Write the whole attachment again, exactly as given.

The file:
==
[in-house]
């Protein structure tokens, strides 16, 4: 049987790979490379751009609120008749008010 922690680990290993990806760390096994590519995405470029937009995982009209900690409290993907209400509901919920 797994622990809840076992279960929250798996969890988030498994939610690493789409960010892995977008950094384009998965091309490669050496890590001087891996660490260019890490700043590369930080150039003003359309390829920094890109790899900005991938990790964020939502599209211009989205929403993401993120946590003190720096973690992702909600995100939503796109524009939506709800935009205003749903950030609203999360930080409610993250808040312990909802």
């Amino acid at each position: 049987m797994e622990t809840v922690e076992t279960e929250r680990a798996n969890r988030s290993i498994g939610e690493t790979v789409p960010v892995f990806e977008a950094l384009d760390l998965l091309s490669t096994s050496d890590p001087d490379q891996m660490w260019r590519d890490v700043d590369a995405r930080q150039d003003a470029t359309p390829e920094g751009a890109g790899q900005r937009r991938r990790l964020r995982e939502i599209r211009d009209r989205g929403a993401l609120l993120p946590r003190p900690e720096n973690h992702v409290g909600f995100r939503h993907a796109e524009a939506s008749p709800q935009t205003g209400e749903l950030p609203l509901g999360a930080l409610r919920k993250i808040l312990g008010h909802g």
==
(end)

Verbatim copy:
[in-house]
């Protein structure tokens, strides 16, 4: 049987790979490379751009609120008749008010 922690680990290993990806760390096994590519995405470029937009995982009209900690409290993907209400509901919920 797994622990809840076992279960929250798996969890988030498994939610690493789409960010892995977008950094384009998965091309490669050496890590001087891996660490260019890490700043590369930080150039003003359309390829920094890109790899900005991938990790964020939502599209211009989205929403993401993120946590003190720096973690992702909600995100939503796109524009939506709800935009205003749903950030609203999360930080409610993250808040312990909802």
């Amino acid at each position: 049987m797994e622990t809840v922690e076992t279960e929250r680990a798996n969890r988030s290993i498994g939610e690493t790979v789409p960010v892995f990806e977008a950094l384009d760390l998965l091309s490669t096994s050496d890590p001087d490379q891996m660490w260019r590519d890490v700043d590369a995405r930080q150039d003003a470029t359309p390829e920094g751009a890109g790899q900005r937009r991938r990790l964020r995982e939502i599209r211009d009209r989205g929403a993401l609120l993120p946590r003190p900690e720096n973690h992702v409290g909600f995100r939503h993907a796109e524009a939506s008749p709800q935009t205003g209400e749903l950030p609203l509901g999360a930080l409610r919920k993250i808040l312990g008010h909802g």